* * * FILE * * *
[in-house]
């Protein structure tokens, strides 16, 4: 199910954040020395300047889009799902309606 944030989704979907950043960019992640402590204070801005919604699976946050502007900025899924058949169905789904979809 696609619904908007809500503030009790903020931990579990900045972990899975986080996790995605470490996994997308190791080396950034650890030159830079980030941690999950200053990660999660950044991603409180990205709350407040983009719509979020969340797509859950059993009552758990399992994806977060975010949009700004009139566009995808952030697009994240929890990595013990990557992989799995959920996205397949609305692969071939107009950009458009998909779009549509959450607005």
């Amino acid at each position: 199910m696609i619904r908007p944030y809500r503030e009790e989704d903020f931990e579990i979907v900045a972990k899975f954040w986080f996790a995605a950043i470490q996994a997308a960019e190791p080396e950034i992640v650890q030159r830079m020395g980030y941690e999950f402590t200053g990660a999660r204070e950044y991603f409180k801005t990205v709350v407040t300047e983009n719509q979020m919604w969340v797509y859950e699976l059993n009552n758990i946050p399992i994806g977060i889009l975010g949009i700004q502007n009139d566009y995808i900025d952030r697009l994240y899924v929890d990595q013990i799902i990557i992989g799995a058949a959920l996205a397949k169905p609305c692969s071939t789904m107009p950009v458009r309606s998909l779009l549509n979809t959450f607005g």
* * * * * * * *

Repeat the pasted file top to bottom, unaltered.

[in-house]
């Protein structure tokens, strides 16, 4: 199910954040020395300047889009799902309606 944030989704979907950043960019992640402590204070801005919604699976946050502007900025899924058949169905789904979809 696609619904908007809500503030009790903020931990579990900045972990899975986080996790995605470490996994997308190791080396950034650890030159830079980030941690999950200053990660999660950044991603409180990205709350407040983009719509979020969340797509859950059993009552758990399992994806977060975010949009700004009139566009995808952030697009994240929890990595013990990557992989799995959920996205397949609305692969071939107009950009458009998909779009549509959450607005």
């Amino acid at each position: 199910m696609i619904r908007p944030y809500r503030e009790e989704d903020f931990e579990i979907v900045a972990k899975f954040w986080f996790a995605a950043i470490q996994a997308a960019e190791p080396e950034i992640v650890q030159r830079m020395g980030y941690e999950f402590t200053g990660a999660r204070e950044y991603f409180k801005t990205v709350v407040t300047e983009n719509q979020m919604w969340v797509y859950e699976l059993n009552n758990i946050p399992i994806g977060i889009l975010g949009i700004q502007n009139d566009y995808i900025d952030r697009l994240y899924v929890d990595q013990i799902i990557i992989g799995a058949a959920l996205a397949k169905p609305c692969s071939t789904m107009p950009v458009r309606s998909l779009l549509n979809t959450f607005g």